The 19th century was the golden age for daring adventurers who plunged deep into territories that were inhospitable, exotic and unknown. Naturally, the great European powers funded these exploration campaigns to further their political and economic ends. Very often the...
Segell de mig penic de Terra de Victòria, 1911. Col·lecció filatèlica Ramon Marull
If we had to think of a land that is mysterious, hard-to-reach and difficult to survive in, then the Antarctic would be a perfect example. Located at the South Pole, it is the sixth continent, the last to be discovered. Almost all of its surface area is covered with ice, and it is subject to an extreme climate that makes it hard for any biodiversity to exist. Nevertheless, it is inhabited by a number of species of animals, plants and fungi that have managed to adapt to these harsh living conditions. Penguins, whales, krill and sea cucumbers are just a few of these species.
Though there had been rumours about the existence of the Antarctic ever since the early 17th century, it was not until the beginning of the 19th century that man finally set foot on it. The first visitors to this land were seal and whale hunters, who only stayed there long enough to complete their hunting expeditions.
These hunters helped to place the continent on the globe, and soon afterwards, Antarctic expeditions began which were funded by different countries. Russians, Swedes, Norwegians and Argentineans all travelled across the icy surface of the Antarctic. But while these countries’ campaigns brought many great achievements, what we will be talking about today were the missions funded and organised by Great Britain, given that they were among the most outstanding in terms of the importance of their discoveries and, more specifically, for the fact that these expeditions were linked to some of these stamps in the Marull Collection.
One of the earliest and most influential of British explorers was the sailor Sir James Clark Ross (1800-1862), who was a pioneer in polar cartography. Before he travelled down to the South Pole, Sir James, together with his uncle John Ross, led several expeditions to the Arctic, and was responsible for such great achievements as the location of magnetic North and the discovery of Somerset Island.
Thanks to his professional renown, between 1839 and 1843 he was appointed leader of an expedition to the Antarctic aboard the ships HMS Erebus and HMS Terror. This voyage brought many great discoveries, including the Ross Sea and the Ross Ice Shelf, the Erebus and Terror volcanoes, and Victoria Land, which was named in honour of Queen Victoria of Great Britain.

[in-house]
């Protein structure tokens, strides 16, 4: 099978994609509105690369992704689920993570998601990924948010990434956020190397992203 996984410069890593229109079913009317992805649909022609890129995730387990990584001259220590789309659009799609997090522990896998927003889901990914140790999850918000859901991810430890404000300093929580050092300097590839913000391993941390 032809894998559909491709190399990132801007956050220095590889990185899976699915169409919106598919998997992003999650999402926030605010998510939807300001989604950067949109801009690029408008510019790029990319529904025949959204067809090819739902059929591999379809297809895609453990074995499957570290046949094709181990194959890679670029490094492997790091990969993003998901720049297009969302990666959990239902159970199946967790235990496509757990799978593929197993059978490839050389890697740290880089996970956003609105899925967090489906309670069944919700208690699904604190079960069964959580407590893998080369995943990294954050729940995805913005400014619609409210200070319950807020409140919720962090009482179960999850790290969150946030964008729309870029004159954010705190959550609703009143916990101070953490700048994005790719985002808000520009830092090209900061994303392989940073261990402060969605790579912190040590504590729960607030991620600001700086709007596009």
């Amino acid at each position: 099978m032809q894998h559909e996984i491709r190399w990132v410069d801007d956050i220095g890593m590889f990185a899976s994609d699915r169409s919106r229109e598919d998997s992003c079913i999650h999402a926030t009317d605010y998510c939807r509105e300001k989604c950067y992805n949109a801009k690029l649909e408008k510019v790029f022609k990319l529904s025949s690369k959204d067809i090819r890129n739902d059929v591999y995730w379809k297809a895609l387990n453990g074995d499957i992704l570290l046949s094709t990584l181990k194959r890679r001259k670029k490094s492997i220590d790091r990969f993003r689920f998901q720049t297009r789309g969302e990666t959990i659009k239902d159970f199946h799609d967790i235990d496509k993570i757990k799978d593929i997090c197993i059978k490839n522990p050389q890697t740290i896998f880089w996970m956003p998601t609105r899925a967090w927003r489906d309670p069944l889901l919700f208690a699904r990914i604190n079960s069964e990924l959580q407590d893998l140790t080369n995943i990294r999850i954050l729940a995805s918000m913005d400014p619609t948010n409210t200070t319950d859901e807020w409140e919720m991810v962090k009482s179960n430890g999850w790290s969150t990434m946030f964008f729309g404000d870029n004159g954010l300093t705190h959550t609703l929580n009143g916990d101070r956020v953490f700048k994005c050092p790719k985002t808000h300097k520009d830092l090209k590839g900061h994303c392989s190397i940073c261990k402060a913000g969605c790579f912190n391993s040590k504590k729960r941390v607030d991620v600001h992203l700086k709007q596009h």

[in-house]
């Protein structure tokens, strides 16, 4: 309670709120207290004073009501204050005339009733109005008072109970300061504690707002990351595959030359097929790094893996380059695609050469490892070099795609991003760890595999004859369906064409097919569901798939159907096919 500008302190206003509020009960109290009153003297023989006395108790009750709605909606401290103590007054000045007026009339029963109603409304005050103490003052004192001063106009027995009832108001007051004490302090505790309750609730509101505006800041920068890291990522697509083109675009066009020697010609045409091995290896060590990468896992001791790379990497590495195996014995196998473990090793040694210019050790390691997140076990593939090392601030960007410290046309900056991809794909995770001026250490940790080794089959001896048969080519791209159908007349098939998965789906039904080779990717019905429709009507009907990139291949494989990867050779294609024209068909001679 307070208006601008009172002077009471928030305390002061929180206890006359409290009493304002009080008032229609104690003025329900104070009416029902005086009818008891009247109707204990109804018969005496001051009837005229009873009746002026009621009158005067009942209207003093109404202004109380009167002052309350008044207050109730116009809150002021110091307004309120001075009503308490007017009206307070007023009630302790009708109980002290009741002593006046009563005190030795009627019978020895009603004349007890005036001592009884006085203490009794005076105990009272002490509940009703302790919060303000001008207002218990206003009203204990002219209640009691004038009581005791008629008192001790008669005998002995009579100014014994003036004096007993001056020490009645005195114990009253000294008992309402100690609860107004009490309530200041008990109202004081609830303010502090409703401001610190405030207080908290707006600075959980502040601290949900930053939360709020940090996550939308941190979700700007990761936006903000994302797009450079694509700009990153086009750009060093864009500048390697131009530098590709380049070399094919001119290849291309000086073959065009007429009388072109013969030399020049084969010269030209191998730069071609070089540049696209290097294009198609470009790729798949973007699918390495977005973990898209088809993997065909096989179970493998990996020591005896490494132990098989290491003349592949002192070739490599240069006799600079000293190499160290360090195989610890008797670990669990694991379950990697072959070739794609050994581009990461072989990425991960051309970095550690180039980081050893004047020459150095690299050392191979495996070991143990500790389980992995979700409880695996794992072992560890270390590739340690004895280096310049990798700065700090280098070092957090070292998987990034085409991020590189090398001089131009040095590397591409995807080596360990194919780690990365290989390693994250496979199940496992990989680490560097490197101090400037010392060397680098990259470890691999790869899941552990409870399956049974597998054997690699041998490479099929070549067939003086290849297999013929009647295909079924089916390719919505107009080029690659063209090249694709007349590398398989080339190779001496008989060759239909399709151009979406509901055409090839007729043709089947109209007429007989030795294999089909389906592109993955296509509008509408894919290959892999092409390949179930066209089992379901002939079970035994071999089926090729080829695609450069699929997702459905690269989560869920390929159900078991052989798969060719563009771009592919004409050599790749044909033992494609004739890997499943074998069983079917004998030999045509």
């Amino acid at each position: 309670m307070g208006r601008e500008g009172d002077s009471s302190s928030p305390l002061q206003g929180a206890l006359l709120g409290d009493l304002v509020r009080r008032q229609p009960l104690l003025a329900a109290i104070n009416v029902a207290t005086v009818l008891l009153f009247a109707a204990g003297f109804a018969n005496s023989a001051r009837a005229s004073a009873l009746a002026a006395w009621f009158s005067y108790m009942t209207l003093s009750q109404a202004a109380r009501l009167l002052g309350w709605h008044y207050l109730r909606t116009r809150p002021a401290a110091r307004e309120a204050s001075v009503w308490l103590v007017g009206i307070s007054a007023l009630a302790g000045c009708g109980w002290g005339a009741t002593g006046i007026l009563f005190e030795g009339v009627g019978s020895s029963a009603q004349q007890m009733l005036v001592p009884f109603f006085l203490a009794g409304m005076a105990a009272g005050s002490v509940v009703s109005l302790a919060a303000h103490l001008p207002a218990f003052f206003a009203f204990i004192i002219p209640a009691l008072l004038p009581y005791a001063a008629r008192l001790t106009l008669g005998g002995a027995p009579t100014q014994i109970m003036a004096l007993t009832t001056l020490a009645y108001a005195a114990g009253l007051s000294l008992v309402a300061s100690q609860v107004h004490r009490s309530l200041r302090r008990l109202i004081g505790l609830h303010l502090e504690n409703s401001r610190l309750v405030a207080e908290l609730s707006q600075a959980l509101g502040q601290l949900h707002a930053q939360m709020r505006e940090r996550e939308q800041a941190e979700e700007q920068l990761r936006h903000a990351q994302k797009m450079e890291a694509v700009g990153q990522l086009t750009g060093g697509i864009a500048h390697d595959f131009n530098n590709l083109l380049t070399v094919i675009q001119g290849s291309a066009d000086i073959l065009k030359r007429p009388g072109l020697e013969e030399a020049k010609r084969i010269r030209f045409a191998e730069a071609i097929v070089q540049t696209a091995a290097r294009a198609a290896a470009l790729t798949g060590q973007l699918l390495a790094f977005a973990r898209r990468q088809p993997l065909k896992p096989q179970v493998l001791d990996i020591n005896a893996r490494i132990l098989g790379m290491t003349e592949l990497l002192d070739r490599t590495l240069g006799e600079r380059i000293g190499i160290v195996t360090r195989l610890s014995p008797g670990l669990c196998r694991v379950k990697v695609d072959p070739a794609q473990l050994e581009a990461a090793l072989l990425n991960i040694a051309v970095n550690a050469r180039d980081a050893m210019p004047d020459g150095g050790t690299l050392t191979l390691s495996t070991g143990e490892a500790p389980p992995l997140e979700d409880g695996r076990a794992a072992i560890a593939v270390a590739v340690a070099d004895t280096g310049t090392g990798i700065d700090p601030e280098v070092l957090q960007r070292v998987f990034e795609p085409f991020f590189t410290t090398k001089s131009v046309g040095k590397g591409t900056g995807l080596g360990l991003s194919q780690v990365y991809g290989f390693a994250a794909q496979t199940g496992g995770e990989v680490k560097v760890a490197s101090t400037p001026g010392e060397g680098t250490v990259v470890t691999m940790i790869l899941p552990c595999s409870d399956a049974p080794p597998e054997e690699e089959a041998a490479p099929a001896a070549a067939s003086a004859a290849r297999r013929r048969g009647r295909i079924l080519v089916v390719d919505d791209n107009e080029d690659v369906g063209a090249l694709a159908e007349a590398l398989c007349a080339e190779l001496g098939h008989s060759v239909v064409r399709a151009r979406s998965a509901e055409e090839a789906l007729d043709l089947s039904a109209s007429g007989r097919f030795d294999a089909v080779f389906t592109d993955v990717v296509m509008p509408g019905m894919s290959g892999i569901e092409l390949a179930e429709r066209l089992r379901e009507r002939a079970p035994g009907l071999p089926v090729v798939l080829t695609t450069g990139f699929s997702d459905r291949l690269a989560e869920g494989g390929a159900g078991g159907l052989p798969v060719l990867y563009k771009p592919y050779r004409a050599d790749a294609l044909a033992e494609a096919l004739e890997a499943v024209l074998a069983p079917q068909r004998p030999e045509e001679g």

The notes from his voyages were published in Voyages of Discovery and Research to Southern and Antarctic Regions (1847), and shortly afterwards, in 1848, he was accepted as a member of the Royal Society, in honour of his successful professional career.
Apart from his geographical discoveries, a number of animal species were named in his honour, including the Ross seal (Ommatophoca rossii) and the Ross’s gull (Rhodostethia rosea).
The Discovery Expedition (1901-1904), led by Captain Robert Falcon Scott and with a crew comprised of such illustrious names as Dr Edward Alan Wilson and Ernest Shackleton, managed to reach the southernmost tip of the land, a point that had never before been trodden by man. Following this notable event, the British Empire took it onto itself the responsibility of conquering the polar ice cap.
As a result, the expeditions became increasingly ambitious, with more crew members who were specialists in many different disciplines. Scientific researchers had to put up with long campaigns lasting for months or even years. Given these circumstances, they needed to maintain contact with the rest of the scientific community and with their funding organisations, so as to keep them up-to-date with the progress they had made. The main form of communication was the postal service, sending letters with stamps that were specially overprinted for the occasion.